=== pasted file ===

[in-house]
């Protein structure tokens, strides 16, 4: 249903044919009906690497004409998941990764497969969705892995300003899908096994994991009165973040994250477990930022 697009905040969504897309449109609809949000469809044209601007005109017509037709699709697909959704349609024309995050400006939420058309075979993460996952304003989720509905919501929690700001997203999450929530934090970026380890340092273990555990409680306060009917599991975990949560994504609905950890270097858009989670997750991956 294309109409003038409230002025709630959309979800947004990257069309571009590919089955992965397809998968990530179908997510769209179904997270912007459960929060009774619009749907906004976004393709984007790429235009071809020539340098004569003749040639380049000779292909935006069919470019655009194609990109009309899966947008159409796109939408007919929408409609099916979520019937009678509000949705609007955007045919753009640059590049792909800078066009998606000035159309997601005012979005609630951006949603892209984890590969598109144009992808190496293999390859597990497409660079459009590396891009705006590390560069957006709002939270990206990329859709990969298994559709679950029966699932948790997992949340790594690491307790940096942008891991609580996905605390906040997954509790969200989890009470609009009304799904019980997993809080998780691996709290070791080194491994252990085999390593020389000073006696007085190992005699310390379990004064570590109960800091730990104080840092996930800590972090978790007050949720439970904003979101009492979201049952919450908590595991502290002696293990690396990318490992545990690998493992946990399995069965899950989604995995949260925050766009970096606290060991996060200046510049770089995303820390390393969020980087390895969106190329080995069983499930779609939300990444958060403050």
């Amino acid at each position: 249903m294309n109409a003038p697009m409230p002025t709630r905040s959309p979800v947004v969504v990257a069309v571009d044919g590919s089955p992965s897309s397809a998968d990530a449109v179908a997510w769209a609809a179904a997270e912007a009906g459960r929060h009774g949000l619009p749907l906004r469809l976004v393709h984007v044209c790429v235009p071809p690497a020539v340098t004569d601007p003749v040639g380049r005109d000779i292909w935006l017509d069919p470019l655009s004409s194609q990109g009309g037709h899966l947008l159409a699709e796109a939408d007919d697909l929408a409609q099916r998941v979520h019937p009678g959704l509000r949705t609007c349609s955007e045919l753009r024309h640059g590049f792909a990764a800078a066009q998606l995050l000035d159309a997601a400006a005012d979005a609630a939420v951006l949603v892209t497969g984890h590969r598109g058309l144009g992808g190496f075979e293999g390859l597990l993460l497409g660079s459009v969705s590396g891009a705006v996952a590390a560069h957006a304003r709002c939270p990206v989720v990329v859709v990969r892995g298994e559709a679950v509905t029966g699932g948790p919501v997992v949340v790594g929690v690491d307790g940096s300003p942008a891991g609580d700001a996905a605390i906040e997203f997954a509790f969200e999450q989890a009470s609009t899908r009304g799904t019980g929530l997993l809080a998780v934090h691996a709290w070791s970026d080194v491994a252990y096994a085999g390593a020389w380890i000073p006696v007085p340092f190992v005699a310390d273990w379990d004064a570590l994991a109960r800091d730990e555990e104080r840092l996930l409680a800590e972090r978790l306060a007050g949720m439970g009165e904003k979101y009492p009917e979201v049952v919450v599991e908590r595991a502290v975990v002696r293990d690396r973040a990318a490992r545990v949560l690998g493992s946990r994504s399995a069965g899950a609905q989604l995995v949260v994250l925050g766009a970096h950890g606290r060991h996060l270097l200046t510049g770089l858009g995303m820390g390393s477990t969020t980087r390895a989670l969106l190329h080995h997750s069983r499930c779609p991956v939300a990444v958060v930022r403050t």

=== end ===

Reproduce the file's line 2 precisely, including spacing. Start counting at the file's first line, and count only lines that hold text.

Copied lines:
């Protein structure tokens, strides 16, 4: 249903044919009906690497004409998941990764497969969705892995300003899908096994994991009165973040994250477990930022 697009905040969504897309449109609809949000469809044209601007005109017509037709699709697909959704349609024309995050400006939420058309075979993460996952304003989720509905919501929690700001997203999450929530934090970026380890340092273990555990409680306060009917599991975990949560994504609905950890270097858009989670997750991956 294309109409003038409230002025709630959309979800947004990257069309571009590919089955992965397809998968990530179908997510769209179904997270912007459960929060009774619009749907906004976004393709984007790429235009071809020539340098004569003749040639380049000779292909935006069919470019655009194609990109009309899966947008159409796109939408007919929408409609099916979520019937009678509000949705609007955007045919753009640059590049792909800078066009998606000035159309997601005012979005609630951006949603892209984890590969598109144009992808190496293999390859597990497409660079459009590396891009705006590390560069957006709002939270990206990329859709990969298994559709679950029966699932948790997992949340790594690491307790940096942008891991609580996905605390906040997954509790969200989890009470609009009304799904019980997993809080998780691996709290070791080194491994252990085999390593020389000073006696007085190992005699310390379990004064570590109960800091730990104080840092996930800590972090978790007050949720439970904003979101009492979201049952919450908590595991502290002696293990690396990318490992545990690998493992946990399995069965899950989604995995949260925050766009970096606290060991996060200046510049770089995303820390390393969020980087390895969106190329080995069983499930779609939300990444958060403050």